Published 2nd April 2003 in the Evening Standard - written by Genevieve Fox
Even when Dad was at home, out of the limelight, he was funny and zany - his banter was constant and we would all end
up crying with laughter. There were lots of dinner parties when the likes of Peter Sellers and Britt Ekland would sit up all
night talking, with Dad holding court - it's a very Irish trait.
He knew lots of famous people - Prince Charles and John Lennon were fans.
It was a privilege to be Spike's daughter. I believed in pixies and fairies - I saw them, that's how real he made them.
We would have tea parties and we would all get mini letters on tiny pieces of paper in tiny envelopes from them, made by Dad.
Once, on my birthday, he telephoned me in the middle of my party, pretending to be the fairy king. He told me there was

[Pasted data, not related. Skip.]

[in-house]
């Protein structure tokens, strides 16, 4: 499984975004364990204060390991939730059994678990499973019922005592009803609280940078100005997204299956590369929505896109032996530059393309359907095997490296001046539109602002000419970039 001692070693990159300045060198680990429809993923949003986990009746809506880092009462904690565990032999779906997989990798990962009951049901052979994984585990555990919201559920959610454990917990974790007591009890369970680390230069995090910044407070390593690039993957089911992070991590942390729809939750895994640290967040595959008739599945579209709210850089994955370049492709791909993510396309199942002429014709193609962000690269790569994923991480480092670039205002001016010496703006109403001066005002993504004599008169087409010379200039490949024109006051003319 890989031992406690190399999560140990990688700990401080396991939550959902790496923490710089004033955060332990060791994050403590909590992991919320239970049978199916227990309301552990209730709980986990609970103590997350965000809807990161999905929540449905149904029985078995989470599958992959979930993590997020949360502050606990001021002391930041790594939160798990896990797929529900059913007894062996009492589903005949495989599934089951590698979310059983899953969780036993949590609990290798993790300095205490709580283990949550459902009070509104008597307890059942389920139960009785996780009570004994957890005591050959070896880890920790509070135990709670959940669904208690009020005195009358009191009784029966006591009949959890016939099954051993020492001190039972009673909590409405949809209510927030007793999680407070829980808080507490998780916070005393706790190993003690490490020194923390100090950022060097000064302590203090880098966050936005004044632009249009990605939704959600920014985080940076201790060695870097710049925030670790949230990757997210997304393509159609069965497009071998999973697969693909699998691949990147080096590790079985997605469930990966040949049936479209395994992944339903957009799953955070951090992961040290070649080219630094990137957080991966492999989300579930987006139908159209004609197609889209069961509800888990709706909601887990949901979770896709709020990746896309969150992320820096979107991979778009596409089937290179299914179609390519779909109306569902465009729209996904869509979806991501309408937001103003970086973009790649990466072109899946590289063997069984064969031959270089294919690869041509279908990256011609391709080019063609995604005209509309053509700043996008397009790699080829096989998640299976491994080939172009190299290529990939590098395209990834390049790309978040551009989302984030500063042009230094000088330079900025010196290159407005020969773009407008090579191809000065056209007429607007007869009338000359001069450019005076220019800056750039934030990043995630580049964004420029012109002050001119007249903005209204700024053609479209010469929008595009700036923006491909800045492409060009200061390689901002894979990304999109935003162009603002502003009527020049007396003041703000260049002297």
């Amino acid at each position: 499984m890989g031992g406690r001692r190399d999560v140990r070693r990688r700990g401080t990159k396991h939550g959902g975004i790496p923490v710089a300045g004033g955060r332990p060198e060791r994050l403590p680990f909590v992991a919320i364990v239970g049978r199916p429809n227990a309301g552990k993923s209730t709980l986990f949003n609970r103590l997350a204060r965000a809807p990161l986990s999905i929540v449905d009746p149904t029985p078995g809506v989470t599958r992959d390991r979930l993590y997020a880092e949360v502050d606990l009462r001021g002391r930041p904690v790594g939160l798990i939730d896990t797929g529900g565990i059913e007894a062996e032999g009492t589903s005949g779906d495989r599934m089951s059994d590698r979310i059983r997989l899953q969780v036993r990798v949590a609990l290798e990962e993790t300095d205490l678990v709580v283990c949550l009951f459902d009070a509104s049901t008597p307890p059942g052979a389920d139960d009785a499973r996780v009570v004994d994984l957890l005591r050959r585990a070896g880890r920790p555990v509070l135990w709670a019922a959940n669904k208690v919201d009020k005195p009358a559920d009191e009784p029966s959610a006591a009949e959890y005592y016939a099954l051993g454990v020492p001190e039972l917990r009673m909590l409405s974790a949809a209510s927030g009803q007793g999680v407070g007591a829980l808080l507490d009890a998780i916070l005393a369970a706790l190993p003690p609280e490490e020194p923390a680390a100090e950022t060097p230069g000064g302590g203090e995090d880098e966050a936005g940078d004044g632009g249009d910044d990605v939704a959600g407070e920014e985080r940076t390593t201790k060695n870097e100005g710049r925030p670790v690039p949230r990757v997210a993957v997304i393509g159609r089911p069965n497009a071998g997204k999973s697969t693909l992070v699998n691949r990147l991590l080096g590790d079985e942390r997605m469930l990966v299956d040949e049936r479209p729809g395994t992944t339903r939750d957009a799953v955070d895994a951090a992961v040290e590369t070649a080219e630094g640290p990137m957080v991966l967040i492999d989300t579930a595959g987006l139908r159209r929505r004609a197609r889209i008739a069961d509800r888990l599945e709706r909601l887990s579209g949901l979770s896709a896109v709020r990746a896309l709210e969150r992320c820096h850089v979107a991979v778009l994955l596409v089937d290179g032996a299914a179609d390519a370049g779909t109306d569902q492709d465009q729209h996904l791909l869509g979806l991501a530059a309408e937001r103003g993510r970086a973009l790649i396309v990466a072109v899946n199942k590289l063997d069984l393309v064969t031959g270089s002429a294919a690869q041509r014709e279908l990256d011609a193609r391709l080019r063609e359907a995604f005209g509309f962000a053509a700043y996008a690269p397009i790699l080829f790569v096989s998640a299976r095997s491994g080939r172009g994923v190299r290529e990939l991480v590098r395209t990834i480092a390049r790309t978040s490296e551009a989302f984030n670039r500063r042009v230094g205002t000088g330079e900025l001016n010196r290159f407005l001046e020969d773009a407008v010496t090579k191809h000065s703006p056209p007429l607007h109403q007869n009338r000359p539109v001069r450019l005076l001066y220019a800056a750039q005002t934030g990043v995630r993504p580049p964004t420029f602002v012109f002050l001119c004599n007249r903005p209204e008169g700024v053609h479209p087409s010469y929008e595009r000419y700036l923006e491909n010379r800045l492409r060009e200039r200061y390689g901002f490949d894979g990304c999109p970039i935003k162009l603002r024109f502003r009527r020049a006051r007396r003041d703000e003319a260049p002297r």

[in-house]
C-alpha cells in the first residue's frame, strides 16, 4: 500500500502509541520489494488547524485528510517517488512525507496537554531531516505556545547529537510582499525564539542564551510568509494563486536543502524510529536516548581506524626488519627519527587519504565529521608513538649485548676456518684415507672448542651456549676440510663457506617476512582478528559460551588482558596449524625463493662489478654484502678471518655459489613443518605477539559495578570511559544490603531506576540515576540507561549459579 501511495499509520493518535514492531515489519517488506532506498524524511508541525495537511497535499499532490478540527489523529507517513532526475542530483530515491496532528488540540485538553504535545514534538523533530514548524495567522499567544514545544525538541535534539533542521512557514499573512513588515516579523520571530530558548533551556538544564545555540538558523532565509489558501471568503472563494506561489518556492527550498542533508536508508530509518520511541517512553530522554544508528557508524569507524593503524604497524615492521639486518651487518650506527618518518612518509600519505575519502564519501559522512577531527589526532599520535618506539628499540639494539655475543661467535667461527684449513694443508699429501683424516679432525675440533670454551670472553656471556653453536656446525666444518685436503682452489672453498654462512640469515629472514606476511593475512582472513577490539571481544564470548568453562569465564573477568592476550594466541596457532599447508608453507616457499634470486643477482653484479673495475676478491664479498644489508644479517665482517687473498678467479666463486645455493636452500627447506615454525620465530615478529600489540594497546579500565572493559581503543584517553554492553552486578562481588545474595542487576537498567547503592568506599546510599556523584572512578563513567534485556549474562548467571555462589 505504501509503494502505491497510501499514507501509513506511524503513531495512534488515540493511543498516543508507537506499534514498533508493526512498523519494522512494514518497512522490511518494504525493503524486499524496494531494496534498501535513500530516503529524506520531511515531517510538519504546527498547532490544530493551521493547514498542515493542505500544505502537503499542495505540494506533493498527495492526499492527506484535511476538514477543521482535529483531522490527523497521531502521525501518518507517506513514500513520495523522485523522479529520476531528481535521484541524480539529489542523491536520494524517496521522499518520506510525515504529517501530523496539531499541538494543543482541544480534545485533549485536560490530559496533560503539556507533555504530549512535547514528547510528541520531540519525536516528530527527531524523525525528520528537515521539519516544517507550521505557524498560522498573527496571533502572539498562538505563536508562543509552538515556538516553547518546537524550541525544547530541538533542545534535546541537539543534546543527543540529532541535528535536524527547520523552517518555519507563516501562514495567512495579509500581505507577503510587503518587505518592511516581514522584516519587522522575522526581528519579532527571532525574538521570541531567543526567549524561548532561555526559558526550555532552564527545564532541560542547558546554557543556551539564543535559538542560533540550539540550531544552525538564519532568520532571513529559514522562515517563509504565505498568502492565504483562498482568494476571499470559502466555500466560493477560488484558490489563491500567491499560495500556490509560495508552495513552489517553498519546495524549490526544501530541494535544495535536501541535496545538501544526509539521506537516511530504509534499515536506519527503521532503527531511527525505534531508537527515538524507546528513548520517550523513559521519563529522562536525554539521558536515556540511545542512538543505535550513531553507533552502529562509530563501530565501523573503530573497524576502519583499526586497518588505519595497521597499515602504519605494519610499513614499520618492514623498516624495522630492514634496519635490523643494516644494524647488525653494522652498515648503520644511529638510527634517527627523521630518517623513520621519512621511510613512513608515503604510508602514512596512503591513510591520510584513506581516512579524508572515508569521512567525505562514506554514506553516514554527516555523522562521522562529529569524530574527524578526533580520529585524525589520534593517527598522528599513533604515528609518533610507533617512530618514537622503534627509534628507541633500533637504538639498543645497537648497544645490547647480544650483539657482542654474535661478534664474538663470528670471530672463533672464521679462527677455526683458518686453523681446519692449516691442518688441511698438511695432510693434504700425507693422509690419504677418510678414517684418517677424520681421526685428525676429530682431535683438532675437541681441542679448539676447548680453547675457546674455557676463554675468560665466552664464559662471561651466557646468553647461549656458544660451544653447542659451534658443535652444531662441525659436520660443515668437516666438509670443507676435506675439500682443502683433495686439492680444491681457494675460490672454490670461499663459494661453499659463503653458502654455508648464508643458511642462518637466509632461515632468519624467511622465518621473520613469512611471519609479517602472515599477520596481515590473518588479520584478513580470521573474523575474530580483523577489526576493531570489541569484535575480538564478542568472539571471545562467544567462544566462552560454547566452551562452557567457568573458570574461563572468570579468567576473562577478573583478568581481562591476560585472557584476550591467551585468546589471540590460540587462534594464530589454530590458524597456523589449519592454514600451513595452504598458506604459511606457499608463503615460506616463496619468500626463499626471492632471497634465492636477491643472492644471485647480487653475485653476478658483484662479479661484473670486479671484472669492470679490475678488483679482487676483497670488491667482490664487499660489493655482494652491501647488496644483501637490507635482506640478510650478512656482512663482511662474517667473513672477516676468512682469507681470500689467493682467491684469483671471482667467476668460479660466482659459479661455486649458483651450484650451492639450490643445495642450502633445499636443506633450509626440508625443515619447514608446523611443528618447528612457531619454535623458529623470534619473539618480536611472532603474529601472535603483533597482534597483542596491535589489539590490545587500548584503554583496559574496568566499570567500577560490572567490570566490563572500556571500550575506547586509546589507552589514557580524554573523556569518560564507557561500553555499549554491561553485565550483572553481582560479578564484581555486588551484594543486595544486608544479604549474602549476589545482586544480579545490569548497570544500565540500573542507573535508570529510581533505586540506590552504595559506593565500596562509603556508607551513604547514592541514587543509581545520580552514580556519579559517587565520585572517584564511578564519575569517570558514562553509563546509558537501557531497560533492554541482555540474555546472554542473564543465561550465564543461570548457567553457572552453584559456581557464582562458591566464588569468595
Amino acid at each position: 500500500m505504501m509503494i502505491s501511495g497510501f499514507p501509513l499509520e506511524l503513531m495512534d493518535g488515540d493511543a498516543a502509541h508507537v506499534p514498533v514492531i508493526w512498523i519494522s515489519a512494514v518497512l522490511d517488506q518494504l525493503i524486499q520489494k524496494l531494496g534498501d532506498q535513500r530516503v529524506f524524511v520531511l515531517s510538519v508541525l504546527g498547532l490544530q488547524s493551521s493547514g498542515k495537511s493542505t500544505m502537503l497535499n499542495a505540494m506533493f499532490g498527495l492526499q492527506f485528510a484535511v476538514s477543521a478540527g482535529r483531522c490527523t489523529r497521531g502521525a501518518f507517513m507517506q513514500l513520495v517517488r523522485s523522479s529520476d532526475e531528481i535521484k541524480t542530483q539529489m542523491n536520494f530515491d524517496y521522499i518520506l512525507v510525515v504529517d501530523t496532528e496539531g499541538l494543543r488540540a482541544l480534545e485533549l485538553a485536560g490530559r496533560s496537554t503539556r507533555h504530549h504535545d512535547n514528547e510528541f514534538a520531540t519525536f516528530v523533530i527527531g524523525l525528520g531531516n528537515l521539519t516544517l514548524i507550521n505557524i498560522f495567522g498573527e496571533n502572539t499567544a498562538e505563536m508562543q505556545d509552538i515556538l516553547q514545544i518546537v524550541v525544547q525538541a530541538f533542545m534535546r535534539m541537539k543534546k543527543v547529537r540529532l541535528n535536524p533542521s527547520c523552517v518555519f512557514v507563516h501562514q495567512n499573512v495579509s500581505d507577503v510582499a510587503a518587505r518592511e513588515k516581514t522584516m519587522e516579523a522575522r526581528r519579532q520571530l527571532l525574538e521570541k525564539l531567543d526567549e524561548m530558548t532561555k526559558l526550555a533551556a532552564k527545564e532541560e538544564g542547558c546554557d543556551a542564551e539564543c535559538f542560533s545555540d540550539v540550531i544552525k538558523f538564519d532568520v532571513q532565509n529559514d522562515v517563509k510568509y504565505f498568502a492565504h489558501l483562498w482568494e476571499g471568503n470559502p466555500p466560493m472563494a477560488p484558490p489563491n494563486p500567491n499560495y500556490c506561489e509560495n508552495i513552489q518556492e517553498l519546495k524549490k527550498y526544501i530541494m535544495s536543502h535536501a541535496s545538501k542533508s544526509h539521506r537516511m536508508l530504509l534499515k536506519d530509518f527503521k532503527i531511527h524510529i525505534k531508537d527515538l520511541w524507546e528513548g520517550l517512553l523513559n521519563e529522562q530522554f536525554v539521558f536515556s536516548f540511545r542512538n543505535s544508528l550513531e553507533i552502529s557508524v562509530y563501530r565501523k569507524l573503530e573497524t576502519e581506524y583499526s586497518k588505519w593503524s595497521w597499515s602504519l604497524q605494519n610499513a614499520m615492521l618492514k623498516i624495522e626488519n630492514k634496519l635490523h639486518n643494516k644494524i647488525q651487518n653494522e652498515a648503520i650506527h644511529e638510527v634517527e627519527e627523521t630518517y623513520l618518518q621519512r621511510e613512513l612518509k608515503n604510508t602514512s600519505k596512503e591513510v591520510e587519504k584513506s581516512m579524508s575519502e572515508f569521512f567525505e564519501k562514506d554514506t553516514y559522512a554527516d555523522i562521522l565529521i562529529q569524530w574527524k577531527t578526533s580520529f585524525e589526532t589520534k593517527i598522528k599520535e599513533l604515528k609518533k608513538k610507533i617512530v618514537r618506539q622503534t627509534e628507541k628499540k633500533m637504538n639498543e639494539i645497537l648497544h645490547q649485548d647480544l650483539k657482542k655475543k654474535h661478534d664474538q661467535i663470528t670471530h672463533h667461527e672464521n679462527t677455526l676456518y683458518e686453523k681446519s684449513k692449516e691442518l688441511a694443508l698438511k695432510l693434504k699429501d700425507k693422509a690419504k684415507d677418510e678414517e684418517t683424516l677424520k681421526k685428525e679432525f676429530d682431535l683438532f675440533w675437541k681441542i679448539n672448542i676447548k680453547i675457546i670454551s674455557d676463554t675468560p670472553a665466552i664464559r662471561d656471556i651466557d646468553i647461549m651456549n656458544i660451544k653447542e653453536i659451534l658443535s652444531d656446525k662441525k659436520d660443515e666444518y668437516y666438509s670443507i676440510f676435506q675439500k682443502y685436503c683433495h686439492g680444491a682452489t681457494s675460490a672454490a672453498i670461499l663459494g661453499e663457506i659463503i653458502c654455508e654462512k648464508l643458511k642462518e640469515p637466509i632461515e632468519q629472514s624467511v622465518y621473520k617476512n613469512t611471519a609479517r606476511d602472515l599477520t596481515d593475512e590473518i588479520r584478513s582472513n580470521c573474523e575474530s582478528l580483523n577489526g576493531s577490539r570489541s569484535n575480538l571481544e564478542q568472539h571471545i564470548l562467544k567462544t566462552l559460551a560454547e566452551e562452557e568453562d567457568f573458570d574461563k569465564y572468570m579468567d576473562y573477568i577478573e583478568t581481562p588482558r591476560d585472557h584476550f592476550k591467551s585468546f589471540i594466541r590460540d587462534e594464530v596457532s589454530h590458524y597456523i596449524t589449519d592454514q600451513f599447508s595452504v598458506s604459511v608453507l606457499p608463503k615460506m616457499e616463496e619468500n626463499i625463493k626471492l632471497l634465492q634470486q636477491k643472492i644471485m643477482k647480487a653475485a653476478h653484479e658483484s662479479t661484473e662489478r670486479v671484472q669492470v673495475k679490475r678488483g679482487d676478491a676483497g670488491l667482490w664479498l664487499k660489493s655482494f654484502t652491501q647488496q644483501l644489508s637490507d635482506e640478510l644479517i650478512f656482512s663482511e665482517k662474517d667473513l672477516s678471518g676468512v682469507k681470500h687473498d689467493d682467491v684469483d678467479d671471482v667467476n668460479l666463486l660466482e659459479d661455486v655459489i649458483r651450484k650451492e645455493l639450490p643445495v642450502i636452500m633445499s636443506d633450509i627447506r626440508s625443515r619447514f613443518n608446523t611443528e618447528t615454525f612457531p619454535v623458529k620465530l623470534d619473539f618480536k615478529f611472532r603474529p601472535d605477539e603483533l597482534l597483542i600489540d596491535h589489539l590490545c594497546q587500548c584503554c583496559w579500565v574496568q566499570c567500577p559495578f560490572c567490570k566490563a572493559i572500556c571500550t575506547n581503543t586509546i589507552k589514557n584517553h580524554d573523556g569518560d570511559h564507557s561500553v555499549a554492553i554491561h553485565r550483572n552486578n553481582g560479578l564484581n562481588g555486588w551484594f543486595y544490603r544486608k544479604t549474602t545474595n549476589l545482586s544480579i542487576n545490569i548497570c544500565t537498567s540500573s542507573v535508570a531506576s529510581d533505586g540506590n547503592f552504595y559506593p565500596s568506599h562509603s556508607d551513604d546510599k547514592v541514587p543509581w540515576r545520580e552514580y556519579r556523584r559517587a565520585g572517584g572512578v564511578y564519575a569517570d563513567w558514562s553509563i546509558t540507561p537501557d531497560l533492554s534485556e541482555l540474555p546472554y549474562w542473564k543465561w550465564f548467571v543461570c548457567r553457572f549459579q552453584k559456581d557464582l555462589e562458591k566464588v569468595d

a present wrapped in a rose petal at the bottom of the garden. My friends and I went tearing down there. Inside the rose petal
was a golden bird cage with a tiny golden bird inside.
There was a note with it, from the fairies, saying they had been working on it for days. When I stopped believing in Christmas,
I got woken up in the early hours by Mum. "Santa is in the garden!" she shouted. And there he was, in the snow,
with a beard, a red suit and a sack on his back.
But we all knew there was a dark side to him. He felt up against the world, as if he were battling against things that
were wrong. As he got older, that got harder for him.